I like the concept of amending A201 with underline/strikeout, but I'd prefer bold italics for additions, to distinguish them from deletions. I tried the new AIA Document software years ago when it was new, but gave up in disgust. Had to be the world's slowest, most frustrating software. I understand the current version is better, but that bad experience had an effect...

Has anybody thought of (or heard of) an ad-hoc joint effort to come up with a "Linux-like" open-source alternative, perhaps starting with an editable master for a supplementary conditions document, filling an existing void?
Steven T. Lawrey, AIA, CSI, CCS, CCCA (Unregistered Guest)
Unregistered guest
Posted on Wednesday, November 05, 2003 - 10:29 am:   Edit PostDelete PostPrint Post

Supplementary Conditions was a wonderful solution to the problem of editing a preprinted document in a time when the printing and electronic technologies we are beginning to take for granted, simply didn't exist. Another benefit to using the electronic contract document forms is that they may be e-mailed between Owner and A/E (assuming both have the software). Both parties then have the opportunity to perform editing prior to publishing the document, thereby eliminating the need to include separate Owner and A/E amendments. The contractor is spared the agonizing task of making sense of multiple documents.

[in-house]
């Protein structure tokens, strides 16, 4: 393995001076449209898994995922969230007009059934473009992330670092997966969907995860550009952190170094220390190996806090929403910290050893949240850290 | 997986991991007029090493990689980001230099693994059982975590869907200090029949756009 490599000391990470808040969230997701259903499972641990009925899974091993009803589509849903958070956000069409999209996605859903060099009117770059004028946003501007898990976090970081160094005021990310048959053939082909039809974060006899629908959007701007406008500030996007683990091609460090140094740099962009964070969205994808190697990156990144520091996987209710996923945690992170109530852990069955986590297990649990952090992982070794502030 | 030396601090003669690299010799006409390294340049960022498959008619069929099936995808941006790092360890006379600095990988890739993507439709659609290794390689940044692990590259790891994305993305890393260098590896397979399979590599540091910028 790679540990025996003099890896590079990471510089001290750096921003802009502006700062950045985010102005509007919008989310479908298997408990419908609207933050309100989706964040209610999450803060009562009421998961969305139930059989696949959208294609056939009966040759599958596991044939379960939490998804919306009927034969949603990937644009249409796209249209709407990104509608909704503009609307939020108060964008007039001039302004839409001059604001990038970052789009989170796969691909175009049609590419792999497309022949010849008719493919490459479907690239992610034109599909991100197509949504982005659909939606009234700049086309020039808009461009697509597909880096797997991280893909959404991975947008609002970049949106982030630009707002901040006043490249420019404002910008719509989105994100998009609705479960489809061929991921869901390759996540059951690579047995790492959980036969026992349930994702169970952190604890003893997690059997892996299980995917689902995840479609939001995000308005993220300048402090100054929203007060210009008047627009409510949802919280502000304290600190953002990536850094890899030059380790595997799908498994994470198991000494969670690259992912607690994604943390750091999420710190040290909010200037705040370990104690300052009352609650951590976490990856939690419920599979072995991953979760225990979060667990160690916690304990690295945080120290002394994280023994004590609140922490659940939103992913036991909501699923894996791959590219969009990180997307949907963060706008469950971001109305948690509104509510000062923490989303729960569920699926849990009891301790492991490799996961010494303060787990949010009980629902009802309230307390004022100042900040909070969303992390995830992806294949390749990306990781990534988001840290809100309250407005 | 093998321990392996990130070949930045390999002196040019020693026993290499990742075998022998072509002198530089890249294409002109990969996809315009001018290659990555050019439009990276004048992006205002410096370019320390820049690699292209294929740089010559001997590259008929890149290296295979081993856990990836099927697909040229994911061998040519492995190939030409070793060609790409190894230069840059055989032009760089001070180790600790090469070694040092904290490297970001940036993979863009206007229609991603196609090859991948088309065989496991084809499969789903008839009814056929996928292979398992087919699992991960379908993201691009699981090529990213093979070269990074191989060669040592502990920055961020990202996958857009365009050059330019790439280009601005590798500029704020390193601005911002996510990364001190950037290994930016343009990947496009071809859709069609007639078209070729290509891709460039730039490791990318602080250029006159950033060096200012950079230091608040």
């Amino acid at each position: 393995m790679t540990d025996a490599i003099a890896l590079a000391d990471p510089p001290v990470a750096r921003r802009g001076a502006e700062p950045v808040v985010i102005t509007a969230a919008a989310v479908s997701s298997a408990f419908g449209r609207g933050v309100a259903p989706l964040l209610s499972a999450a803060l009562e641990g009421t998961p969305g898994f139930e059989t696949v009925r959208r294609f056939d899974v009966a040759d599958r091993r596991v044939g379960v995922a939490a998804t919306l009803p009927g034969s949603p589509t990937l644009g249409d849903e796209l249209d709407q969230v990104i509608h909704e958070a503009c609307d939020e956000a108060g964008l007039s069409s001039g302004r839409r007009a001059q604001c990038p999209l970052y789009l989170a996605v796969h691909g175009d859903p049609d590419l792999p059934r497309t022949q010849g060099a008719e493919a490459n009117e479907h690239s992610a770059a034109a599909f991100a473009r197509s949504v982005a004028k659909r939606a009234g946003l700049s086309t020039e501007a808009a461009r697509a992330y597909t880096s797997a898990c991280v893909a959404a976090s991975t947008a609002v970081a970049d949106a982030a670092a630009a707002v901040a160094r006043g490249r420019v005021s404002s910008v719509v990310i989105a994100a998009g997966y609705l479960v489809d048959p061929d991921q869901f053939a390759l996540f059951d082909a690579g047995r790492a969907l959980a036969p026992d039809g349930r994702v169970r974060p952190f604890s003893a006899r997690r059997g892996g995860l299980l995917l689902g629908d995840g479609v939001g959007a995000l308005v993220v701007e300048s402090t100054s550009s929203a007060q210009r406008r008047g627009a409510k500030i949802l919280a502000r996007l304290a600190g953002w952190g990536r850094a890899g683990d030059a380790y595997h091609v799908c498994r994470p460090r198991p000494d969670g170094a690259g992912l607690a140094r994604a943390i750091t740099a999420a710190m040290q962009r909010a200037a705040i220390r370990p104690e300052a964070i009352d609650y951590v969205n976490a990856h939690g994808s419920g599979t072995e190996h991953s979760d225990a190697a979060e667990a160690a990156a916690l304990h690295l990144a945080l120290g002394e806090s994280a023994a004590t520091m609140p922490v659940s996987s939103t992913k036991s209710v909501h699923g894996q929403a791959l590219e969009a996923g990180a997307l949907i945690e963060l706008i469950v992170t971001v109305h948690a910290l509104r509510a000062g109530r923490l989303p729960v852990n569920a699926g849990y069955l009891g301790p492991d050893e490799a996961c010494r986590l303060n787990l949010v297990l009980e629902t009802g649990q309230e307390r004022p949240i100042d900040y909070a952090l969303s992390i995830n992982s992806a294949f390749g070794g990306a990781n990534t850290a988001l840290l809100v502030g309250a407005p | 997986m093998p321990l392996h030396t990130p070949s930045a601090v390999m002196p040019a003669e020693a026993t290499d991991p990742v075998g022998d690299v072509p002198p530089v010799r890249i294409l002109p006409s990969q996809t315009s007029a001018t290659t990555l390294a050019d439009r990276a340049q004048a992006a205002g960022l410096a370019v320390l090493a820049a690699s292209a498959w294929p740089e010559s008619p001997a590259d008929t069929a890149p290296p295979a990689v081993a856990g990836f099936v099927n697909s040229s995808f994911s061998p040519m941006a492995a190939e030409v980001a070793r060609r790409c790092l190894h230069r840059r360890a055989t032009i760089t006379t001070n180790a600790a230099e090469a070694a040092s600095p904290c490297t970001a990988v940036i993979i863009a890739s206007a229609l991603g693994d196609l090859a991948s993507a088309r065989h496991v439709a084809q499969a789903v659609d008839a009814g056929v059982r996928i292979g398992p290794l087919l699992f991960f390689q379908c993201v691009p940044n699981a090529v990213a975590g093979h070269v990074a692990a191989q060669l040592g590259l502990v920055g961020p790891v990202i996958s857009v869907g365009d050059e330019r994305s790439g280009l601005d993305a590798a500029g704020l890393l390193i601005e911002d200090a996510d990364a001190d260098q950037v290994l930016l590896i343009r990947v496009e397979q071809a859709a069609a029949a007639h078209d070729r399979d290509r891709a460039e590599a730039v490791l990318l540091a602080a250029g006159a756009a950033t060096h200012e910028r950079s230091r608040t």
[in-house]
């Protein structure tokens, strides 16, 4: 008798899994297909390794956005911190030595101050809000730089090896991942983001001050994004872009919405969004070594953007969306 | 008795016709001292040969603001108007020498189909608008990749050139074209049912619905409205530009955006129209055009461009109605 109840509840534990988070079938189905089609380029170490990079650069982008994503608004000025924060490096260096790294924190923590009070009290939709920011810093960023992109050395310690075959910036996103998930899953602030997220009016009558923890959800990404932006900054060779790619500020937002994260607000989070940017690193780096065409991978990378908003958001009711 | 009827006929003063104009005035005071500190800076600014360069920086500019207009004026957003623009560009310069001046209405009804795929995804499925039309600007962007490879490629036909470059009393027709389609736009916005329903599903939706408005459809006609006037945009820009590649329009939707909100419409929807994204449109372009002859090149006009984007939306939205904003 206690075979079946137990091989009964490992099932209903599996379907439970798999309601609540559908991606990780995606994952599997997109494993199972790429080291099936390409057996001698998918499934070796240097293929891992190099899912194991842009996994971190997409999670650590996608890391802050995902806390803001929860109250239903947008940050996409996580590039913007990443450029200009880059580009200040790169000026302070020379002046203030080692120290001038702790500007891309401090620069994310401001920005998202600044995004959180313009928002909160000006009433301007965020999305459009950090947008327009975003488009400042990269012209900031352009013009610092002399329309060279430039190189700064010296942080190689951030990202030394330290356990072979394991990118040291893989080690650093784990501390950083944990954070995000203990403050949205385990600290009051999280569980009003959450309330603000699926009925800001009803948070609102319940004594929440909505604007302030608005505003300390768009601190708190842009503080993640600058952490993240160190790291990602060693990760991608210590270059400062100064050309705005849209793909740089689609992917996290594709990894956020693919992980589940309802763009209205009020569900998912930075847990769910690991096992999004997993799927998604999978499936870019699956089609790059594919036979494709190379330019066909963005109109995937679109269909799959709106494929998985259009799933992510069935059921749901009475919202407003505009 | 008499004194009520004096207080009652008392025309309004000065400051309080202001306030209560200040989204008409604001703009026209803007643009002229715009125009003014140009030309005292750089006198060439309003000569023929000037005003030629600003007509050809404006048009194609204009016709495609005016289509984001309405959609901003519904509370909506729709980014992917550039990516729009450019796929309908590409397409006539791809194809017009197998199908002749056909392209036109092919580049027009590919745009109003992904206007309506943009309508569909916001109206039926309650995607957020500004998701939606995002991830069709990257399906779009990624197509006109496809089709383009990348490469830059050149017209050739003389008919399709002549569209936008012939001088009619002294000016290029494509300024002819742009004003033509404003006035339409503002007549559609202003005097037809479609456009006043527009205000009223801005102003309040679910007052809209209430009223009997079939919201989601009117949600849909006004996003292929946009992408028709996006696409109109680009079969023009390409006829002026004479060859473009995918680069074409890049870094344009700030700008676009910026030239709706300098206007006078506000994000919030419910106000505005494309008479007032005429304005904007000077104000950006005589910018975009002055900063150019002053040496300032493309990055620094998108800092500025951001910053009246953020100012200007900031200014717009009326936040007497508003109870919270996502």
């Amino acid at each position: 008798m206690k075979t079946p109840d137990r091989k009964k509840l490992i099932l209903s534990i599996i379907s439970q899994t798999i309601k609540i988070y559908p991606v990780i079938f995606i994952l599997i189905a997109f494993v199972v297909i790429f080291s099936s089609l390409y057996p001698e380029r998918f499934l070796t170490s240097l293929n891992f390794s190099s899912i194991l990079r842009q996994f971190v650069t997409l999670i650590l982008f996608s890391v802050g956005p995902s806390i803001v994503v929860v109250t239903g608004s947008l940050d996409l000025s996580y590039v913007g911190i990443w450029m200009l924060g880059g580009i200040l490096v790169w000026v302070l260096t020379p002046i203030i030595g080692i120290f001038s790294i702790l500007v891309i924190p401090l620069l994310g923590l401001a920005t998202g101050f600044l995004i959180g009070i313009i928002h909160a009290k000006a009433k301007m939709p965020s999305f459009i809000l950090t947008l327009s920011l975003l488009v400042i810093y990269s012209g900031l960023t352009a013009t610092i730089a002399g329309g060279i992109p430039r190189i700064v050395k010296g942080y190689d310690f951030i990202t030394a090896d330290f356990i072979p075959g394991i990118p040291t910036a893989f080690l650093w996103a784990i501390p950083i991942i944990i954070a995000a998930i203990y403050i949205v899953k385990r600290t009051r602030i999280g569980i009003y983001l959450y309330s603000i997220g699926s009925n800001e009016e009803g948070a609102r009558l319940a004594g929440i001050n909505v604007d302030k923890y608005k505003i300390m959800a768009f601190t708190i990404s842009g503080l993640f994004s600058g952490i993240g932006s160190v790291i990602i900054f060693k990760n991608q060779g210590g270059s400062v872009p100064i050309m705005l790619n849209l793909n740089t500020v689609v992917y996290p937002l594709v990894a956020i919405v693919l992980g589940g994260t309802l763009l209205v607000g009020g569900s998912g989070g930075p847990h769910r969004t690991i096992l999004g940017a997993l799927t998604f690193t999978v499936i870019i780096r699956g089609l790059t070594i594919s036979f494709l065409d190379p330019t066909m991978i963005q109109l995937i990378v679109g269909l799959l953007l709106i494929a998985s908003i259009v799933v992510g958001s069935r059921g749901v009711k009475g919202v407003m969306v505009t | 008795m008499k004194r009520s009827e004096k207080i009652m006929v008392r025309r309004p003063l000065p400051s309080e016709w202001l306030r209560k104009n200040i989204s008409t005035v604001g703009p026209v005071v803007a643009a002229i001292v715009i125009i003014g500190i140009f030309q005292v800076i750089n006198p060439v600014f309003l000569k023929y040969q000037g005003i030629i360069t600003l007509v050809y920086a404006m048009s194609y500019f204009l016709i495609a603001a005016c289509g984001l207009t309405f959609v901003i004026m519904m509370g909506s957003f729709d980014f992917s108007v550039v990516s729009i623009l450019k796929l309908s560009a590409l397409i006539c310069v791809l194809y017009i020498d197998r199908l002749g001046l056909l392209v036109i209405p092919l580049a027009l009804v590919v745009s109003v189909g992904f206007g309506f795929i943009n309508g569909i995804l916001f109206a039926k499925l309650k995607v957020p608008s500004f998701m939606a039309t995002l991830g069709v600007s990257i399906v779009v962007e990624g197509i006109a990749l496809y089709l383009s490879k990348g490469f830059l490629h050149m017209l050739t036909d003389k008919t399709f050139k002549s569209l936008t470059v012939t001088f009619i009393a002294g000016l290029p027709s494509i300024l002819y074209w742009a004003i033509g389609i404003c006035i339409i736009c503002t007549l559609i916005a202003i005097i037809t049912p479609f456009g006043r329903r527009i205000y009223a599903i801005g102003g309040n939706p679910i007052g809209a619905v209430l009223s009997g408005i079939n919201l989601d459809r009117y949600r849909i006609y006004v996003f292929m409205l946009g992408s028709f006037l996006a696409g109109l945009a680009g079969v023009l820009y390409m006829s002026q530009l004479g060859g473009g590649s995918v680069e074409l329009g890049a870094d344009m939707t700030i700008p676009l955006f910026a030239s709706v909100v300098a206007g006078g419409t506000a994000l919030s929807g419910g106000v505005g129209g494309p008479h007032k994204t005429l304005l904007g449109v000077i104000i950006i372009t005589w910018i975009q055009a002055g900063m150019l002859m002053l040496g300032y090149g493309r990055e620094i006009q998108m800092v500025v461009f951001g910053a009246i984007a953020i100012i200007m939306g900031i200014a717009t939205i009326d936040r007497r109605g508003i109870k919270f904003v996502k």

I like the idea of simply including Document 00700 - General Conditions and eliminating any reference to Supplementary Conditions. Up to now I've included 00800 - Supplementary Conditions. The document basically says that an electronic copy of the General Conditions is included and that ammendments are shown thus:
***Deletions: Shown in strikout font.
***Additions: Shown in bold face font.
However, I feel this practice will be short lived as more and more contractors and CM's get familiar with the electronic format (EF) documents.

As for photocopying contract forms, our printer will not copy AIA documents. Instead, we provide them with the number of legal copies needed for the number of project manuals required. AIA's policy on photocopying electronic format (EF) documents is as follows: